And I need your help. We need to you to nominate the best leaders that no one has heard of to attend The Summit . She could be a seminarian or young pastor, an entrepreneur creating jobs, or a civic leader solving problems. He could be an academic, an artist/musician, a philanthropist, or a local leader who has been working tirelessly for years to knit a community together.
That leader could be you. Fill out the nomination form and tell us why.
More than a quarter of Americans and nearly half of senior Protestant pastors say the Islamic State terrorist group offers a true representation of Islamic society, according to a pair of new surveys by LifeWay Research.
The findings that indicate many Americans have a dim outlook on Islam come as President Obama sent a formal request to Congress on Feb. 11 to authorize the use of military force to combat the Islamic State. Meanwhile, police in North Carolina tried to determine whether the shooting deaths of three Muslim students were hate-motivated.
Forty-five percent of 1,000 senior Protestant pastors surveyed say the Islamic State, also known as ISIL or ISIS, “gives a true indication of what an Islamic society looks like.” Forty-seven percent disagreed with the statement, according to LifeWay, a Nashville-based, non-profit Christian research group. LifeWay surveyed only clergy who identified themselves as the top pastoral officials in their organizations.
The pastors had a much darker view of Islam than Americans at large.
Some of you might be downright shocked to know that many clergy have to undergo a three-day battery of psych tests as part of the ordination process. If a significant issue is discovered, say, addiction or something else (perhaps the main reason these tests have become required), one's ordination process can be slowed down or halted all together. When I was going through the process, I too went through these evaluations.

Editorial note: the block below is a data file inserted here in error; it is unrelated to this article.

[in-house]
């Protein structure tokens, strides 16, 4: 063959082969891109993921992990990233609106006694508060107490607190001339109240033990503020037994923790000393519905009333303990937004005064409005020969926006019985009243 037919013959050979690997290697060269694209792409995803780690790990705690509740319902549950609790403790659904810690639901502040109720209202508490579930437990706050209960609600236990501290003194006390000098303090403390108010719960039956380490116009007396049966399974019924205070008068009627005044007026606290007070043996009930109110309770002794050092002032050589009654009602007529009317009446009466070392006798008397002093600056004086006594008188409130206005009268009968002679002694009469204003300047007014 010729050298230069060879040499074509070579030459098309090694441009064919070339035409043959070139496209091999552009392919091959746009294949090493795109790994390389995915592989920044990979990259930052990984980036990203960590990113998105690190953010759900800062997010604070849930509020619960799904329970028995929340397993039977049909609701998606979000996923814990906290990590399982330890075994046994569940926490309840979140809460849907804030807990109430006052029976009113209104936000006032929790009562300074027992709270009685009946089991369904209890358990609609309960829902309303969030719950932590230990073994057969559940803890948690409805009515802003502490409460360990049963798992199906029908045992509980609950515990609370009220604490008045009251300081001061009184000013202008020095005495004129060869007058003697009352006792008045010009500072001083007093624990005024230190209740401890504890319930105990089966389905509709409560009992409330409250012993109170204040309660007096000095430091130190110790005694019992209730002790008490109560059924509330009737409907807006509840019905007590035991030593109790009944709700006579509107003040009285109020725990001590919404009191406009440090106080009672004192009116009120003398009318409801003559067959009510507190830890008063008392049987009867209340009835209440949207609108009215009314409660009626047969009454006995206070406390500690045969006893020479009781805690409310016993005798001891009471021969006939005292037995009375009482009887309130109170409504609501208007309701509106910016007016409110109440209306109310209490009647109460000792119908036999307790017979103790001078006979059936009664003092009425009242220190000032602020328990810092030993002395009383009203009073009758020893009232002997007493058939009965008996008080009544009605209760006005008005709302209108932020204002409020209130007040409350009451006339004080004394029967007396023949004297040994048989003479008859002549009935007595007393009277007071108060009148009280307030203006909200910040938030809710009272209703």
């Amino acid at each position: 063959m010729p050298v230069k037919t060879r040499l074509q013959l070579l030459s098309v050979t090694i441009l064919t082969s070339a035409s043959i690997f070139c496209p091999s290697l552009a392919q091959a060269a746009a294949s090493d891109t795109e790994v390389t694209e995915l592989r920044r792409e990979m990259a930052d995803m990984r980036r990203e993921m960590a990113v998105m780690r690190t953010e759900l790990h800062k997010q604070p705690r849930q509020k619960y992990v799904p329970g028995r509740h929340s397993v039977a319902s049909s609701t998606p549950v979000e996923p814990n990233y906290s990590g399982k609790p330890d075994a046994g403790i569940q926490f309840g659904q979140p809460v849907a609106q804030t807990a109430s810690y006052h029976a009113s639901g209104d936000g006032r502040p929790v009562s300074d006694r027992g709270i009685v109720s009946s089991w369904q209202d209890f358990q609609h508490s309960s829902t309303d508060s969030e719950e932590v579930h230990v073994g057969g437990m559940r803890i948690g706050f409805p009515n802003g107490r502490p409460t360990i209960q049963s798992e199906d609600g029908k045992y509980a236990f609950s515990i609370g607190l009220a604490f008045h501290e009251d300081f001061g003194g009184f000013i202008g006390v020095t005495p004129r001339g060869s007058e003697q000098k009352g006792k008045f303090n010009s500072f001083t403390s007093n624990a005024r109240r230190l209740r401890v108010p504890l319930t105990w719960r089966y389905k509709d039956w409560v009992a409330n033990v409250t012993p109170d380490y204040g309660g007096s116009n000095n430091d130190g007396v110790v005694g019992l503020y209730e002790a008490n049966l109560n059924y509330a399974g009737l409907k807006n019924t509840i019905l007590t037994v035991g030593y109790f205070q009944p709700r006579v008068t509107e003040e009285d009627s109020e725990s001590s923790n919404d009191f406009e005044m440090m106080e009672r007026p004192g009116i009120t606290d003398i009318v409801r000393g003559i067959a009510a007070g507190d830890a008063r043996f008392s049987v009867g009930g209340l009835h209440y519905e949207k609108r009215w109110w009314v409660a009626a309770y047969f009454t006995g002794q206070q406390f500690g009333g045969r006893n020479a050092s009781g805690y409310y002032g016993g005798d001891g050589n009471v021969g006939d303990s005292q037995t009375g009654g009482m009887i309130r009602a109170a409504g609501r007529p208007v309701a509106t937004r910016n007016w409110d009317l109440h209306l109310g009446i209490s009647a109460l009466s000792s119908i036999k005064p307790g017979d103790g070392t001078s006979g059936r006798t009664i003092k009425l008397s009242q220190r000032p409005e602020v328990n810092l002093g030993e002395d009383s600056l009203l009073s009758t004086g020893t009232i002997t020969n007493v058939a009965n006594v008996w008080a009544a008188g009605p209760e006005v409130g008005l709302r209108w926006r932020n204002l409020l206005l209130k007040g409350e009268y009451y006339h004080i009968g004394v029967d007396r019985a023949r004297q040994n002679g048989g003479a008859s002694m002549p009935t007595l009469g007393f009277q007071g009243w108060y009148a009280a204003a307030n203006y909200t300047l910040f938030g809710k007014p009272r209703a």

The result? I have "a fragile sense of self."
What does this really mean? Well, I'm an alcoholic. It's true. I've spoken about it as part of my faith journey (read: testimony; yes, I have a testimony). I don't wave it around like some flag, but I'm not shy about telling people. And I have certainly told the congregations and other organizations I have served about my history with addiction.
Keeping this stuff secret, for me, is poisonous.
At any rate, there it was, "a fragile sense of self" on my evaluation. This caused everyone to pause. The ordination committee had a ton of questions for me. They did the obligatory background check (this is perfunctory; everyone gets one). They checked my references, etc. They did their due diligence to make sure, as best as anyone could, that I was not going to fall off the wagon.
Of course. No one can promise that. Not really.
The mayor of Houston on Wednesday withdrew the subpoenas of sermons from five pastors who opposed an ordinance banning discrimination against LGBT people.
Filed two weeks ago, the subpoenas outraged many conservative Christians as an affront to religious freedom.
Houston Mayor Annise Parker said Oct. 29 that as important as it is to protect the Houston Equal Rights Ordinance (HERO), the subpoenas became a distraction. They were aimed at pastors active in the movement to overturn HERO through a citywide vote.
Parker, Houston’s first openly gay mayor, said she made the decision after meeting with Houston pastors and then with national Christian leaders, including National Clergy Council President Rob Schenck.